The Blufftop Bistro is closed Mondays. There are limited winter hours, too. For a complete list, check the website. There’s a cool feature at the bottom of the website that allows you to try and calculate when the sun will set so you can be there for that. Visit: http://missouriwine.com/hours/

Midwest Beer, Wine, Cheese and Chocolate Festival

What did you do yesterday? Well, I attended the third annual Midwest Beer, Wine, Cheese & Chocolate Festival at the Ozark Empire Fairgrounds and it was awesome.

The festival attracted throngs of people who lined up to sample more than 200 products- many made in Missouri.

The fair puts this on and from year one, attendance has more than doubled and it’s easy to see why.  It was an incredible opportunity to sample as much I wanted and discover new products. I’ve fallen in love with beers I would never have ordered at a bar or restaurant, and tried locally produced food that I will now seek out.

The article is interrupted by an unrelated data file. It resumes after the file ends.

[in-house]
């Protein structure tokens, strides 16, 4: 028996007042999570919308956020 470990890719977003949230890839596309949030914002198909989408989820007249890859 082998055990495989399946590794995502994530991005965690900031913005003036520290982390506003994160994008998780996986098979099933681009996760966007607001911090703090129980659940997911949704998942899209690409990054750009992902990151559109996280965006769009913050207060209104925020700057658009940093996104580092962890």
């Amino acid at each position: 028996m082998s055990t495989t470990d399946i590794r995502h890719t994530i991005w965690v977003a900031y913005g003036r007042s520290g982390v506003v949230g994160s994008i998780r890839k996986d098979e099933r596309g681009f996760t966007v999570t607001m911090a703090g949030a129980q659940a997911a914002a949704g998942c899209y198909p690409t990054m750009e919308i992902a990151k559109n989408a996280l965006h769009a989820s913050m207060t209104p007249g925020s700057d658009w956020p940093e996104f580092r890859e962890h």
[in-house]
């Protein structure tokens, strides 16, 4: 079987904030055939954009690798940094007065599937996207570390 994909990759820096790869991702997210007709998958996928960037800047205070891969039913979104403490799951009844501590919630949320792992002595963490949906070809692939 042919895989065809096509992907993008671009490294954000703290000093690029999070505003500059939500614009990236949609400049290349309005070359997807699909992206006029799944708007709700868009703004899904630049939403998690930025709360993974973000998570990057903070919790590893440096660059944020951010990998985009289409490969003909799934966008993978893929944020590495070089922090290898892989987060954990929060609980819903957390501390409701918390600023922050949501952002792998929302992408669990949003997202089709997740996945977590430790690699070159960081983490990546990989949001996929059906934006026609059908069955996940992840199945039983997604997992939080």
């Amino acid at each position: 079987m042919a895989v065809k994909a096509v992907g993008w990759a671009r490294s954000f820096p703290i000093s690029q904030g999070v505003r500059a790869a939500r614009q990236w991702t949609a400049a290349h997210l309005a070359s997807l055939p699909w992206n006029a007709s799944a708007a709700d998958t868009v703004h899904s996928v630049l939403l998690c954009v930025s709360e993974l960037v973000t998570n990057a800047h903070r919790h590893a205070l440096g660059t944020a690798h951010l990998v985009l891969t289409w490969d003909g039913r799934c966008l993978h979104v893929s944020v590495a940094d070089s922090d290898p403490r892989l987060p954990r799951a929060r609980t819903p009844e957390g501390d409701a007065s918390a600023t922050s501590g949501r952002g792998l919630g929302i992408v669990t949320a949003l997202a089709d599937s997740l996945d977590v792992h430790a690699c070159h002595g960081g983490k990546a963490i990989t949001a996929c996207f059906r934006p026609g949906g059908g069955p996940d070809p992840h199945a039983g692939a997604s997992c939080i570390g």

While there was wine and beer, it definitely felt more beer-centric.

My only complaint were the lines were very long everywhere I went and it could 10 minutes to get to a booth. But in true Ozarks fashion, some people would pass samples back down a line if it was stagnant, which was nice.fesgtival

To my amazement, with this many samples, there wasn’t anything I disliked but there were definitely standouts. Here were some of my favorites that are definitely worth trying, if you haven’t already:

Booze:

Springfield’s White River Brewing Company’s Copper Creek IPA was exceptional. This English-style ale is hoppy and aged in charred oak barrels which gives this beer an incredible flavor with hints of caramel, butterscotch, and a fruit finish. This was my favorite beer of the day. http://www.whiteriverbrewingco.com/beers/